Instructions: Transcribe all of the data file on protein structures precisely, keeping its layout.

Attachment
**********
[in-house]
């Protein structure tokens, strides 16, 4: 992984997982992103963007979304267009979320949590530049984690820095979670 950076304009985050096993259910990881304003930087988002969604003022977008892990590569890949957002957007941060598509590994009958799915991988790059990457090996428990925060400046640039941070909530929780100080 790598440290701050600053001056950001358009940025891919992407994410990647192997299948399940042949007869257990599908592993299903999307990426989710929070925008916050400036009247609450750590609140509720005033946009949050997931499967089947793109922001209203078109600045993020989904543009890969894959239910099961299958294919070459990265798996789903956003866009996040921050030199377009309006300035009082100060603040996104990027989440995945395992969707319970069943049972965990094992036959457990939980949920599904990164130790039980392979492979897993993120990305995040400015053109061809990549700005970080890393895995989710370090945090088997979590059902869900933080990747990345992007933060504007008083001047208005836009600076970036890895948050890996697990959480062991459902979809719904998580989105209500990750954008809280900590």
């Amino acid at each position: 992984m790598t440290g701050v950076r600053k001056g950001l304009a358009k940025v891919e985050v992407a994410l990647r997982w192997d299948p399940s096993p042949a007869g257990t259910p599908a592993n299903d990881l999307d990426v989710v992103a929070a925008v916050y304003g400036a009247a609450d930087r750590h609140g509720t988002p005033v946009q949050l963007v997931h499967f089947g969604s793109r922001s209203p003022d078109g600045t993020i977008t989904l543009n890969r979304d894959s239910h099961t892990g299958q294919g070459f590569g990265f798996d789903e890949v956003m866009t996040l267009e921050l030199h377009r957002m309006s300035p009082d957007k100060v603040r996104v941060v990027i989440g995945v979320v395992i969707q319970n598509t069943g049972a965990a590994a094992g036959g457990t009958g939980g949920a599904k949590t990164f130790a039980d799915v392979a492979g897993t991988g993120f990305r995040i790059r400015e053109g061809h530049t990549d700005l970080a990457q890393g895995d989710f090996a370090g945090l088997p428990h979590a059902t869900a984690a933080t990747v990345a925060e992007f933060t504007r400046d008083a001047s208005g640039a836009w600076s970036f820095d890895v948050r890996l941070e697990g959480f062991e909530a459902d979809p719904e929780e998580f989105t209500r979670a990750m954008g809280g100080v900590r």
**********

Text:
[in-house]
């Protein structure tokens, strides 16, 4: 992984997982992103963007979304267009979320949590530049984690820095979670 950076304009985050096993259910990881304003930087988002969604003022977008892990590569890949957002957007941060598509590994009958799915991988790059990457090996428990925060400046640039941070909530929780100080 790598440290701050600053001056950001358009940025891919992407994410990647192997299948399940042949007869257990599908592993299903999307990426989710929070925008916050400036009247609450750590609140509720005033946009949050997931499967089947793109922001209203078109600045993020989904543009890969894959239910099961299958294919070459990265798996789903956003866009996040921050030199377009309006300035009082100060603040996104990027989440995945395992969707319970069943049972965990094992036959457990939980949920599904990164130790039980392979492979897993993120990305995040400015053109061809990549700005970080890393895995989710370090945090088997979590059902869900933080990747990345992007933060504007008083001047208005836009600076970036890895948050890996697990959480062991459902979809719904998580989105209500990750954008809280900590």
């Amino acid at each position: 992984m790598t440290g701050v950076r600053k001056g950001l304009a358009k940025v891919e985050v992407a994410l990647r997982w192997d299948p399940s096993p042949a007869g257990t259910p599908a592993n299903d990881l999307d990426v989710v992103a929070a925008v916050y304003g400036a009247a609450d930087r750590h609140g509720t988002p005033v946009q949050l963007v997931h499967f089947g969604s793109r922001s209203p003022d078109g600045t993020i977008t989904l543009n890969r979304d894959s239910h099961t892990g299958q294919g070459f590569g990265f798996d789903e890949v956003m866009t996040l267009e921050l030199h377009r957002m309006s300035p009082d957007k100060v603040r996104v941060v990027i989440g995945v979320v395992i969707q319970n598509t069943g049972a965990a590994a094992g036959g457990t009958g939980g949920a599904k949590t990164f130790a039980d799915v392979a492979g897993t991988g993120f990305r995040i790059r400015e053109g061809h530049t990549d700005l970080a990457q890393g895995d989710f090996a370090g945090l088997p428990h979590a059902t869900a984690a933080t990747v990345a925060e992007f933060t504007r400046d008083a001047s208005g640039a836009w600076s970036f820095d890895v948050r890996l941070e697990g959480f062991e909530a459902d979809p719904e929780e998580f989105t209500r979670a990750m954008g809280g100080v900590r």